Written by: Don Ciccone
Listen to Colin Blunstone of The Zombies on Stereo Embers The Podcast
How many bands from the ’60s are still putting out good albums? Much of the material presented here could sit very nicely next to some of the best stuff the Zombies ever did, not to mention most of their post-Zombies efforts. This will come as no surprise to those fortunate enough to have caught their recent shows. All their new material has been well received in performance, something you rarely see with any act carrying heavy nostalgia appeal.
The album starts with the title track and some very Procol Harum (via Bach) Hammond organ. Instantly we know we’re in a good place. Even before Colin Blunstone’s soulful voice comes in, all is fine. Rod Argent joins in on harmonies. A gorgeously arranged string quartet takes the instrumental break. Next comes the Stevie Wonder-ish, “Dropped Reeling and Stupid” — but with Rod Argent’s signature electric piano instead of a clavinet. This time Colin and Rod trade off lead vocals before Rod solos on his keys and then guitarist Tom Toomey and bassist Soren Koch come in doubling the electric piano riffs. This is one tight combo and you can see where the extensive touring has paid off in the studio.
“Rediscover” begins with a Beach Boys a cappella intro and becomes a piano ballad with a Hammond organ solo. Brian Wilson should give a listen. “Run Away” has more superb electric piano and guitar and a great bass line. Very Zombies.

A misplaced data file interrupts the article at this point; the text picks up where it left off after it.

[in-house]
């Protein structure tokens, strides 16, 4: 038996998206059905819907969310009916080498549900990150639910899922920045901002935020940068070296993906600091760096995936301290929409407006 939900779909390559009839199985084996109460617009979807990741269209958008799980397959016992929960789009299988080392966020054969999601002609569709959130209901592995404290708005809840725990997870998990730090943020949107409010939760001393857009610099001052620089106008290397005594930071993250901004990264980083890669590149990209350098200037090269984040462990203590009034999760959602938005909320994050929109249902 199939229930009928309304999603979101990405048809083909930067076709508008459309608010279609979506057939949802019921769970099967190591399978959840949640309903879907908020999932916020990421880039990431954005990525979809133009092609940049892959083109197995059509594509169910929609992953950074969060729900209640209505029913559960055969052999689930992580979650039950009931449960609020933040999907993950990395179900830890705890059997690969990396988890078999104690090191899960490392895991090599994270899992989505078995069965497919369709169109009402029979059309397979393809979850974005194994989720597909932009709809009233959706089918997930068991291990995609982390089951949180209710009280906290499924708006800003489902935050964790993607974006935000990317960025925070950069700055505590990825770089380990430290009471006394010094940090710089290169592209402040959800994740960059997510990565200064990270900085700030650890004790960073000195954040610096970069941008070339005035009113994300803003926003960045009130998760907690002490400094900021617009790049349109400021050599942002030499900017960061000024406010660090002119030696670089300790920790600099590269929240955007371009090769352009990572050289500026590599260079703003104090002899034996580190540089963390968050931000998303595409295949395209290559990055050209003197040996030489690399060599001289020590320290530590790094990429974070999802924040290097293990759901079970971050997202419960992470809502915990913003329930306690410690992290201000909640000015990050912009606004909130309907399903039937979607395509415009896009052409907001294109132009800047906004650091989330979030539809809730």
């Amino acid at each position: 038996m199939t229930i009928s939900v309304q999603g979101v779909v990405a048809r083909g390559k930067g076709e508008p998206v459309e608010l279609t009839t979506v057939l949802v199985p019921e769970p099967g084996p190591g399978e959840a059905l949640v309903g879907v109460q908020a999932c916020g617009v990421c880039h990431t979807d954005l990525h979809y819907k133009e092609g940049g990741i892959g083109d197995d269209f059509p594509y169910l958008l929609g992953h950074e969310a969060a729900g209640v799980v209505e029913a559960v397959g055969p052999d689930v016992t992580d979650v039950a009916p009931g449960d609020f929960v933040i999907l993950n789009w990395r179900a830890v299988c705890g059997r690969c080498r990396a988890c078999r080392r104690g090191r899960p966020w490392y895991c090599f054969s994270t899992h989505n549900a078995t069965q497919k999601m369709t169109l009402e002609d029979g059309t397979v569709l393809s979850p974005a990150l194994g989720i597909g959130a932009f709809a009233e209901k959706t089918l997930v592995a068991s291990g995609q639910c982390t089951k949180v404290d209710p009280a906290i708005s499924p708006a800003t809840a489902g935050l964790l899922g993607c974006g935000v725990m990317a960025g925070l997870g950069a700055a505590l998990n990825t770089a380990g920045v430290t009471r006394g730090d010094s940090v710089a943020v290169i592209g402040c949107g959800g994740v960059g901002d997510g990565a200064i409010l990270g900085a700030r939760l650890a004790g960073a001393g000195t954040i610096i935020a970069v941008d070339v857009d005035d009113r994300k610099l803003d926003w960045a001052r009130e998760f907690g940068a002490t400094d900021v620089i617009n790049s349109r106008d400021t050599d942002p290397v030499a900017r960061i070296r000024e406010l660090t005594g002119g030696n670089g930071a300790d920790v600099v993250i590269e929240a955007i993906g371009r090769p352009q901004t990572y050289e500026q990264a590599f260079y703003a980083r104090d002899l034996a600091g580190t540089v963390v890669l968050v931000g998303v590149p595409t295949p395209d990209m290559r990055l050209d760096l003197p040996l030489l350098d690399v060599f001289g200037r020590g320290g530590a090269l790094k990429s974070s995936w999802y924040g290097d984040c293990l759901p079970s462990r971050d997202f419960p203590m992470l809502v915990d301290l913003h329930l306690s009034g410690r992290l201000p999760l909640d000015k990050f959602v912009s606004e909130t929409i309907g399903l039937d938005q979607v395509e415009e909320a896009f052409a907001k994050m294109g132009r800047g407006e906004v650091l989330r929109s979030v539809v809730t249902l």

“You Could Be My Love” is a real stand out. This number wouldn’t have been out of place on Odessey & Oracle or Blunstone’s solo masterpiece, One Year. Beautiful piano arpeggios plus a superb vocal by Blunstone add up to a sparkling gem. Rod and Colin at their best.
“Merry Go Round” is the single and sounds contemporary but traditional all at once. “Love You While I Can” features a lovely Dear Prudence guitar figure, very romantic. Perfect wedding song. The string quartet (identified as Q Strings) stars on “I Want to Fly” with an Eleanor Rigby type of arrangement: just Blunstone and strings. Nothing else is needed. “Got to Move On” rocks nicely with 60s harmonies, electric piano, and harmonica. Good old basic r ‘n b similar to what the Zombies gave us on their first album. As Blunstone sings, “falling down,” Argent’s fingers descend down the scale on his Fender Rhodes. Fancy fretwork by Toomey in the lead break.
This is one of those albums that, after only a few listens, you find yourself thinking of a different track every day. But the very last song will stay with you forever. Written by Blunstone himself, it’s called “The Sun Will Rise Again” and two questions are asked:
How can you love if you’ve never tasted tears? How can you live without love?
Simply one of the most beautiful songs I’ve ever heard by anyone. Perfectly arranged a la One Year, with nylon string guitar just like Duncan Browne played on that album. It closes the album because nothing more can be said.
Different Game looks back to the past, with nods to some of their former contemporaries as well as their own solo albums, while at the same time remaining firmly in the present. A wonderful gift from one of the greatest bands in the history of rock.